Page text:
Arts and Sports as a Stabilization Factor for Youth
Arts and sports programming have proven effective for youth in various contexts. The United States itself is home to a variety of programming focused on improving the life outcomes of at-risk youth. Art programs have been shown to help young people find alternative sources of recognition, achievement, and self-expression beyond gang membership. A National Endowment for the Arts study found, moreover, that at risk youth who participated in arts programs had improved social outcomes. They were more likely to vote, participate in government and social activities, and volunteer. While these programs are effective both as part of a school curriculum and after-school programs, non-school community-based programs show the most effective results.
Similarly, studies have found that regular physical activity, and organized sports in particular, can positively affect youth self-esteem, goal setting, and leadership. Being a member of a sports team can teach young people discipline, teamwork, and resiliency. Significant research also shows that youth sports programs improve social skills and social responsibility, as well as increase feelings of empowerment, personal responsibility, and self-control. As a result of these proven benefits, sports programs are perhaps one of the most common non-school methods used throughout the United States, and multiple grant organizations fund them.
Studies suggest that these positive effects are likely even greater when youth arts and sports programming is implemented in conflict-affected communities. Sports programs are also used extensively by international organizations to improve outcomes of youth, as well as overall stability, in violence-prone regions. According to the United Nations, “sport can stimulate positive mental health and cognitive development, it also contributes to the promotion of tolerance, respect, perseverance, resilience, equity, and solidarity.” Inculcating these values in youth are valuable tools for establishing peace and stability. The United Nations, through the United Nations Development Program, the United Nations High Commissioner for Refugees, and the United Nations Office on Drugs and Crime, has conducted successful youth sports programs for conflict prevention and stability in Tanzania, Columbia, Mexico, Lebanon, Lesotho, and Uzbekistan, among others. Along the same lines, research shows that the UNICEF Art for Development program has proven effective at reinforcing commonalities rather than differences among displaced youth and built a sense of social cohesion.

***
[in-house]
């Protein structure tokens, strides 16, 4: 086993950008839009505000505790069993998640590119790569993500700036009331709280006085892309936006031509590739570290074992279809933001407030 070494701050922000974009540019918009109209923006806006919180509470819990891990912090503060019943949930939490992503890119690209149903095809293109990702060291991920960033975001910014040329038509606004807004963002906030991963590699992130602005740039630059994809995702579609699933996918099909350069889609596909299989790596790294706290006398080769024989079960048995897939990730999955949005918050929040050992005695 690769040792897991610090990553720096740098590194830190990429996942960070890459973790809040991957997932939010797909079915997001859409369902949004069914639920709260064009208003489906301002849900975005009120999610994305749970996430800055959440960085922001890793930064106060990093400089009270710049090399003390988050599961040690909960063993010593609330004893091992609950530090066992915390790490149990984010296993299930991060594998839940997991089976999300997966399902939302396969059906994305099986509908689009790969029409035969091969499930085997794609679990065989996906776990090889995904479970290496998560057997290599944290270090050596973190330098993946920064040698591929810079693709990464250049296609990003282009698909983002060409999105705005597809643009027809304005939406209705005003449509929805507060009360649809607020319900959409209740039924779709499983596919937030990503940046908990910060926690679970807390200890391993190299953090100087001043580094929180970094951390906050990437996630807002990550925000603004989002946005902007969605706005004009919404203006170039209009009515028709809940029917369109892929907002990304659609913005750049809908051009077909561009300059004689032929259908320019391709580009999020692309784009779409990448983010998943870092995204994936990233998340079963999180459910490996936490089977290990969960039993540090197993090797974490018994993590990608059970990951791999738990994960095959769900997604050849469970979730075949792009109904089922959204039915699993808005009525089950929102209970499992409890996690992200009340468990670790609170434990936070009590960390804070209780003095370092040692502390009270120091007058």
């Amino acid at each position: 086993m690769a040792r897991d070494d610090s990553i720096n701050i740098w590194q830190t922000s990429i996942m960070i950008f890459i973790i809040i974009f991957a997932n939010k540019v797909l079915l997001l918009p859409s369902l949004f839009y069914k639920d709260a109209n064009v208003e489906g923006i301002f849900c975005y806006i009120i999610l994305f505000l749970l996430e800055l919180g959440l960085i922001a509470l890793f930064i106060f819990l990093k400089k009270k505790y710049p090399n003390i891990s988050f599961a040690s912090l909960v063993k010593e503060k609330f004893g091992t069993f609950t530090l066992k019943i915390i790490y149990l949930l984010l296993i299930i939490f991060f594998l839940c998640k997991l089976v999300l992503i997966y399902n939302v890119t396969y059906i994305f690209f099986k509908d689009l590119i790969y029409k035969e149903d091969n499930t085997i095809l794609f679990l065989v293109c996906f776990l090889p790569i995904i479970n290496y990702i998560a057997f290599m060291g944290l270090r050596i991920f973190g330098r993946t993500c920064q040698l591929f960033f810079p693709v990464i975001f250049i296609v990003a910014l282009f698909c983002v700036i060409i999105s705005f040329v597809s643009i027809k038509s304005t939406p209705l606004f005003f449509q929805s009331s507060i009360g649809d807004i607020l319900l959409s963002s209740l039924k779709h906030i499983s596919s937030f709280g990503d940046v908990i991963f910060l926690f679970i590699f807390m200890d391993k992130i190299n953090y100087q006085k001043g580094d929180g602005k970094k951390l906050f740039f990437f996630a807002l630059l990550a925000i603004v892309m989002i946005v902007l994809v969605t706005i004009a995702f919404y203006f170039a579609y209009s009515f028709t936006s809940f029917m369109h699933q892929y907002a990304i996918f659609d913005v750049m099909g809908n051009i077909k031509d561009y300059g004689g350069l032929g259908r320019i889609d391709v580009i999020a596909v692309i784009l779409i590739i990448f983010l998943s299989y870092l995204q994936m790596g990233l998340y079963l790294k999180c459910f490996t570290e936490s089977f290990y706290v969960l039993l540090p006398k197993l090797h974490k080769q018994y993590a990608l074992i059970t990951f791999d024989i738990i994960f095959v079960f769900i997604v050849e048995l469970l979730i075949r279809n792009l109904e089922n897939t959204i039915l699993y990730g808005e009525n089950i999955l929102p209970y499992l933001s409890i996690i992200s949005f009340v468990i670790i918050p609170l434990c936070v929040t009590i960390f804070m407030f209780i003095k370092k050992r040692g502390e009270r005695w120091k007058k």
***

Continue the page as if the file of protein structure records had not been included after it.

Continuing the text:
An Opportunity for SPCPS Efforts
During the authors’ field research on challenges and opportunities for implementation of the GFA in Mozambique, almost every interview with local stakeholders featured the same refrain: “You have to talk to MASC.” Regarded as one of the local organizations with the greatest impact, Fundação MASC (Mechanismo de Apoio à Sociedade Civil) is a Mozambiquan civil society organization whose programs aimed at reducing poverty in Cabo Delgado are recognized by the people as carrying a current of change in northern Mozambique. Critical to their success has been a focus on improving the ties of young people to their communities through programs such as Art Para a Paz (Art for Peace), a community cinema project funded by the European Union, funding for local dance groups’ clothing and equipment, and a football program. While their arts programs have been critical to revitalizing buildings after conflict, creating discussion around issues such as democracy and human rights and creating a sense of normalcy during conflict, the football program—MASC’s first intervention in Pemba—has proved to be the local programming most effective at breaking through layers of distrust between different groups of youth in the city, according to MASC’s leadership.